Cybercrime is a constant and growing threat, and we recognize that a financial firm may be a more attractive target than a grocery store. Accordingly, we operate with the National Institute of Standards and Technology’s five-step cybersecurity framework: identify, protect, detect, respond and recover.

As cybersecurity becomes more of a focus of compliance exams, it is important to adhere to a comprehensive and disciplined program. Also, to ensure all the necessary resources are available when needed, cybersecurity remains a line item in our annual operating budget, right alongside computer hardware costs.

Looking at the bigger picture, protecting your data will become easier when cybersecurity becomes more instinctive. To that end, education that begins well before its time to secure a workplace is essential. For example, the importance of using passwords should be something we teach our children, just as we instruct them not to talk to strangers and to lock the door when they leave the house. I’m considering offering a cybersecurity seminar for clients and their children to review threats and best practices to keep them safe.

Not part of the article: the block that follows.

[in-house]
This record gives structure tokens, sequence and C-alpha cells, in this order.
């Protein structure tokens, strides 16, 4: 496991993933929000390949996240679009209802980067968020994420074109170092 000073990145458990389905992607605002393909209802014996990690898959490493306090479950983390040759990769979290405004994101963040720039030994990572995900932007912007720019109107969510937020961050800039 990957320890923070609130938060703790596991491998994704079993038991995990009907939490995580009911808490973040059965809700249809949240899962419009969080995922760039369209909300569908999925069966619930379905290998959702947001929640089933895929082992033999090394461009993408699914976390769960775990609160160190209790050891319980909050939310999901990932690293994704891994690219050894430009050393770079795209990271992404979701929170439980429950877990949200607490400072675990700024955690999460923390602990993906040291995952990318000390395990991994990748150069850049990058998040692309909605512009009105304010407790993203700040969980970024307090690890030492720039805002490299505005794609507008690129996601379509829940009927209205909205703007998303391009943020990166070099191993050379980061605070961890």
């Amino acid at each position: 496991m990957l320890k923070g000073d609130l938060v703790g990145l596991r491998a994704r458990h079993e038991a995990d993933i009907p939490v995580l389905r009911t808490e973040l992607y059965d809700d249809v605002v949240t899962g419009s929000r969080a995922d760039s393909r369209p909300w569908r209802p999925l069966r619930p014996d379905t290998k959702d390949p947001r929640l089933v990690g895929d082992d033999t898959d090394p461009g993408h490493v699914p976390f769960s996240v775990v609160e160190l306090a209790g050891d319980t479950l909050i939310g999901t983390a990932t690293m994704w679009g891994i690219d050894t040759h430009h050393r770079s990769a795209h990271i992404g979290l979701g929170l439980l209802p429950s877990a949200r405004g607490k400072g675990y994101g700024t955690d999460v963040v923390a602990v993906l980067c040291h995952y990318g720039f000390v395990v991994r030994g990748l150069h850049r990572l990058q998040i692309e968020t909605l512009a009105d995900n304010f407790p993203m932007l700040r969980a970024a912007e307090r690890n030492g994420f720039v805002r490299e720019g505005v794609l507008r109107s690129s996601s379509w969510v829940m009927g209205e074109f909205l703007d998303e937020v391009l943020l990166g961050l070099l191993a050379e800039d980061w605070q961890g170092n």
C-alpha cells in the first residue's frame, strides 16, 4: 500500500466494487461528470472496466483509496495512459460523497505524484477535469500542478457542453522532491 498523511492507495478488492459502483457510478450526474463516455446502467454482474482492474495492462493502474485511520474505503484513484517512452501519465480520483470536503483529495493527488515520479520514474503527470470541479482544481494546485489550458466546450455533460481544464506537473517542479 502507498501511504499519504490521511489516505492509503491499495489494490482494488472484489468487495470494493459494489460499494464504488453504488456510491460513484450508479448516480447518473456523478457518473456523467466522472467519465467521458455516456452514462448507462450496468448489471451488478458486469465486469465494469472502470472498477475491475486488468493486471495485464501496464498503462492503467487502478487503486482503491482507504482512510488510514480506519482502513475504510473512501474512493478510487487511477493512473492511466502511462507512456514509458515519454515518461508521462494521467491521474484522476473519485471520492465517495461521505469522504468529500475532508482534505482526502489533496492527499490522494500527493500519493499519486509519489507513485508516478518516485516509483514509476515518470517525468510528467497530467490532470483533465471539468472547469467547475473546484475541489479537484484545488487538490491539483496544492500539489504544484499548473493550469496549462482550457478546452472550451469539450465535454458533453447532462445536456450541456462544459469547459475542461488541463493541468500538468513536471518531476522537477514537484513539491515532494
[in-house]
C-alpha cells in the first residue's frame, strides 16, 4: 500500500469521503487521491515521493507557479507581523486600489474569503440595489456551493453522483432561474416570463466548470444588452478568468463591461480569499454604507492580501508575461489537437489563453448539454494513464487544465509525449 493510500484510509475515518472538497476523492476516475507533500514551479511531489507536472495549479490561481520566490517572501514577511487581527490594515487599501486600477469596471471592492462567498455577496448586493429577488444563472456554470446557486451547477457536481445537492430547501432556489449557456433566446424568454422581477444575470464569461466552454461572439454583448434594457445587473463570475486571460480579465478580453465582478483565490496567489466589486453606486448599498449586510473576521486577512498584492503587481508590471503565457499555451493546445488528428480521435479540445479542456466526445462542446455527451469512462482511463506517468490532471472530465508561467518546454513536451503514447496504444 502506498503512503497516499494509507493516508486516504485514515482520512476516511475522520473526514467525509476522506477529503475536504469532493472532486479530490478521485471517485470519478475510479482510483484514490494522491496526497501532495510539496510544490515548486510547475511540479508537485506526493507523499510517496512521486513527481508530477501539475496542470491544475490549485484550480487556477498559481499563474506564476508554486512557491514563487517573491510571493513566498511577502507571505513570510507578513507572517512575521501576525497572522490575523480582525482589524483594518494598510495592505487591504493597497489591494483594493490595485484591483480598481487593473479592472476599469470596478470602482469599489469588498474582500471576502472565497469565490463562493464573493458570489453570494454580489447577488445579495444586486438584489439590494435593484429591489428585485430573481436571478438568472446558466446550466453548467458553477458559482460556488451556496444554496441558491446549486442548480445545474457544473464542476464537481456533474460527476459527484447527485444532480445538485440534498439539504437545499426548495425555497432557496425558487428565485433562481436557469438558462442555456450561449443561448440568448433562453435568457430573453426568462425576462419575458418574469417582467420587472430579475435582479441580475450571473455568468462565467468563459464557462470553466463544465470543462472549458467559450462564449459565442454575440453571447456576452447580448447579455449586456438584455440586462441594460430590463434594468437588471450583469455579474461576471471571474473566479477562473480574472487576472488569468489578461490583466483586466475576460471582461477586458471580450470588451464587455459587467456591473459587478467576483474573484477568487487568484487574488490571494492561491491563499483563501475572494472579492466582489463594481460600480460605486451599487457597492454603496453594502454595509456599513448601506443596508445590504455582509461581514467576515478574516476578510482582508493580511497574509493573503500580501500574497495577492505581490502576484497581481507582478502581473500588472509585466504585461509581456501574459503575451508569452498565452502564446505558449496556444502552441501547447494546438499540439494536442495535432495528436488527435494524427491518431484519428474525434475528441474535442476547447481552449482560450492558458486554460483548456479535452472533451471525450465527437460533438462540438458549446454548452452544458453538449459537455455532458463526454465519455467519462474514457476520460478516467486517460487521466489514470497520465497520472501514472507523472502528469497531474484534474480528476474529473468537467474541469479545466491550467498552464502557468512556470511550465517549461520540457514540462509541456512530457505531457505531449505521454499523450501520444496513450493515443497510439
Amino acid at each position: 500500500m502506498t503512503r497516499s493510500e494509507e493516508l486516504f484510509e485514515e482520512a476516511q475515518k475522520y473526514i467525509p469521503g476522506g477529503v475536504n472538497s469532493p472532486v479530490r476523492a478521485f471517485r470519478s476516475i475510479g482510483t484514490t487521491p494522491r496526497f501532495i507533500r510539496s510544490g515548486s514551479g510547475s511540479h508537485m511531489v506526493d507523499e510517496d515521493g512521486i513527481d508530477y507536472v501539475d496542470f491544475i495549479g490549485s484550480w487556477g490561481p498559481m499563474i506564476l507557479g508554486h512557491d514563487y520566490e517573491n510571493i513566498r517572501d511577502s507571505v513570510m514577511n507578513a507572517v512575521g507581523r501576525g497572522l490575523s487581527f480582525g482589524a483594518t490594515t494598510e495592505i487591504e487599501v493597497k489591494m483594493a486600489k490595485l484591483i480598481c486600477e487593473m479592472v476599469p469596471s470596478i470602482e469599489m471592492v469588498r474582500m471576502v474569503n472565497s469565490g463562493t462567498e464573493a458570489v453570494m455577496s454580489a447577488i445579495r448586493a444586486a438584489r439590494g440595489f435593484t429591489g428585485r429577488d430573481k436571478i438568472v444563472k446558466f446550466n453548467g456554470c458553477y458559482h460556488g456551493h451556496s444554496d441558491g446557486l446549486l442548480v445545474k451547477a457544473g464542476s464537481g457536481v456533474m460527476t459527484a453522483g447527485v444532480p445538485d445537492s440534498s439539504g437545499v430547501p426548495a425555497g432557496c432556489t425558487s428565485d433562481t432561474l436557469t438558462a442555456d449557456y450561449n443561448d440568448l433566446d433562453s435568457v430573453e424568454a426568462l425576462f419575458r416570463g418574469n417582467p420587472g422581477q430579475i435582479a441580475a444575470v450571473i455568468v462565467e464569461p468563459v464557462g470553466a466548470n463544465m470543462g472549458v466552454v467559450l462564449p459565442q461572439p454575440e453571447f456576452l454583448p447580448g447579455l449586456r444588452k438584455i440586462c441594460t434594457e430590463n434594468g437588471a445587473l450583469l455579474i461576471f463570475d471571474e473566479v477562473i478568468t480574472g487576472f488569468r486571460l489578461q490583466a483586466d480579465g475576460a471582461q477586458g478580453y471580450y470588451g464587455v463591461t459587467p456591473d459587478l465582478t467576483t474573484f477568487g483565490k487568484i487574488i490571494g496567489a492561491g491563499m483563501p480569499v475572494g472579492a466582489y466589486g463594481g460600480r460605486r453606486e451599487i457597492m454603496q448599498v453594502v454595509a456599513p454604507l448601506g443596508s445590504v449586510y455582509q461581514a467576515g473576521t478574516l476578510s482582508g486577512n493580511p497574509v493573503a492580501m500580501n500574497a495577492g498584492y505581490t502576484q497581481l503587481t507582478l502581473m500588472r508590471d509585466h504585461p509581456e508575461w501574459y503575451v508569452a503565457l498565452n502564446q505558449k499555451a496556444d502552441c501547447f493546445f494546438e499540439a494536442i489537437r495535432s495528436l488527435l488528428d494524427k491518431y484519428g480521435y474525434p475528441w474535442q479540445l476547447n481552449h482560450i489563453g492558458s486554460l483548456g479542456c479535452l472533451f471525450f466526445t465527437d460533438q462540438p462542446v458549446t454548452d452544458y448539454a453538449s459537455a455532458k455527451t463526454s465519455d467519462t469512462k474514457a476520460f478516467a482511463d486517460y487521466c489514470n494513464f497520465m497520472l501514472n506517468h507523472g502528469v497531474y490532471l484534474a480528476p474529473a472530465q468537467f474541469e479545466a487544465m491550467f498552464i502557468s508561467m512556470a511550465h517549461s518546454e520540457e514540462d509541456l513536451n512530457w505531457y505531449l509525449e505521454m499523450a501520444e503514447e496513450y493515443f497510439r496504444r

Finally, protecting your data requires taking the time to stay up to date. Providers of cloud software offer a range of interesting and current whitepapers. Downloads are free and you can get a quick sense of the major issues and learn how some of their products work. Additionally, FINRA has created a Checklist for a Small Firm's Cybersecurity Program to assist small firms in establishing a cybersecurity programs and the SEC also provides Cybersecurity Guidance.